Hobbes vs Rousseau: are we inherently evil?

The answer depends on what you think of politics.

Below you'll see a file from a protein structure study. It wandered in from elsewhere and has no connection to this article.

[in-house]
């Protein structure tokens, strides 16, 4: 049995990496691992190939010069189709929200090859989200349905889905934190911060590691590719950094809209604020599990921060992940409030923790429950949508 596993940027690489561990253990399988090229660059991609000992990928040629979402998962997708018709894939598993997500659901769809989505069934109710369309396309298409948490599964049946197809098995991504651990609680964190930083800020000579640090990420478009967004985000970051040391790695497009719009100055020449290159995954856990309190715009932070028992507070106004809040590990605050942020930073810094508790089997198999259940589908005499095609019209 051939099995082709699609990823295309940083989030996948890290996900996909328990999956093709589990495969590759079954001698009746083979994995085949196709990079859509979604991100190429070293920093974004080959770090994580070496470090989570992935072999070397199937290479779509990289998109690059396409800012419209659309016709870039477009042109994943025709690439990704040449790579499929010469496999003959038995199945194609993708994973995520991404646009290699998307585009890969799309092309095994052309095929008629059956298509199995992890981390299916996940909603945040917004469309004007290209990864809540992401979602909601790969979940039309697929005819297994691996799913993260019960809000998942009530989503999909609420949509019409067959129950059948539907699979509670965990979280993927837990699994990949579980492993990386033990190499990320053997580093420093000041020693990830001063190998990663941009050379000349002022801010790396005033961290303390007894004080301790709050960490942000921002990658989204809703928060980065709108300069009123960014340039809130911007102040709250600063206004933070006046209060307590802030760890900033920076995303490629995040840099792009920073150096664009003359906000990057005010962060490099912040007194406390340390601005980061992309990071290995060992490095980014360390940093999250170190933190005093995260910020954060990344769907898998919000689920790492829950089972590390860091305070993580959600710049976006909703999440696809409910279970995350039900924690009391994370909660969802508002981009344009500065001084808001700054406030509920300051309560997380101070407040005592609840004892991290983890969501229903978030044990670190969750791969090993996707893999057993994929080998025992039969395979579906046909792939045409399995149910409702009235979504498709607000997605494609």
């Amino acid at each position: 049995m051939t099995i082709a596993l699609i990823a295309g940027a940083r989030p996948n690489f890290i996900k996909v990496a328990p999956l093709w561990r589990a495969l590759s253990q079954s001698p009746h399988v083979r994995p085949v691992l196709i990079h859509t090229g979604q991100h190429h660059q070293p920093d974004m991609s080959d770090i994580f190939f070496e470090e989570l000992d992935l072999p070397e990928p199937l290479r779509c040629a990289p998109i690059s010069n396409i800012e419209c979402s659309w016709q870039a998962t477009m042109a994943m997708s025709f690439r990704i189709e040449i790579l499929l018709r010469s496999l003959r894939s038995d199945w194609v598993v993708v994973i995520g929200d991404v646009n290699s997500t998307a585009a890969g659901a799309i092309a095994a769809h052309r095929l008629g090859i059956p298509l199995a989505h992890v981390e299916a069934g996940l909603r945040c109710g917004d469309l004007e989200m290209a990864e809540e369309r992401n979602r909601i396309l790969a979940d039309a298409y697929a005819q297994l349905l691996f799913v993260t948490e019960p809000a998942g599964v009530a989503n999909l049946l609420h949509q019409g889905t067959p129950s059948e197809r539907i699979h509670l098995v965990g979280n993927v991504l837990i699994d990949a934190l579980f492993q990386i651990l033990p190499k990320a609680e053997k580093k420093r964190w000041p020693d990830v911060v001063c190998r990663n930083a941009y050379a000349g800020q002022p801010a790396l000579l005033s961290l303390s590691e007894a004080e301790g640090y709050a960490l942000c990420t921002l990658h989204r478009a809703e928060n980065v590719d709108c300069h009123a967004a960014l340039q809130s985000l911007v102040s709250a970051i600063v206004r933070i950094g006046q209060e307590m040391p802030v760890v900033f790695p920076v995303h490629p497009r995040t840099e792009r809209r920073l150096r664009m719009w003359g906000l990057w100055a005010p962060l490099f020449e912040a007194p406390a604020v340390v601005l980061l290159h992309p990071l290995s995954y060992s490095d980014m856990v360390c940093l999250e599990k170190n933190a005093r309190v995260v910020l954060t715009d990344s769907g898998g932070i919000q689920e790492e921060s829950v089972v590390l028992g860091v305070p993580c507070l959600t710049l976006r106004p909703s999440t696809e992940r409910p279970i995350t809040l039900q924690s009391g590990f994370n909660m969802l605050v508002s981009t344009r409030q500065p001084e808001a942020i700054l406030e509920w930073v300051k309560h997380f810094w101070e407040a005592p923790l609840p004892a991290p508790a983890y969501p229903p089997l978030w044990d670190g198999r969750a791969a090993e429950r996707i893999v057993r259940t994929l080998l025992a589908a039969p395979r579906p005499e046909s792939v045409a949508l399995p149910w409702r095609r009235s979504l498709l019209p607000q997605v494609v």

In 1651, Thomas Hobbes famously wrote that life in the state of nature – that is, our natural condition outside the authority of a political state – is ‘solitary, poore, nasty brutish, and short.’ Just over a century later, Jean-Jacques Rousseau countered that human nature is essentially good, and that we could have lived peaceful and happy lives well before the development of anything like the modern state. At first glance, then, Hobbes and Rousseau represent opposing poles in answer to one of the age-old questions of human nature: are we naturally good or evil? In fact, their actual positions are both more complicated and interesting than this stark dichotomy suggests. But why, if at all, should we even think about human nature in these terms, and what can returning to this philosophical debate tell us about how to evaluate the political world we inhabit today?

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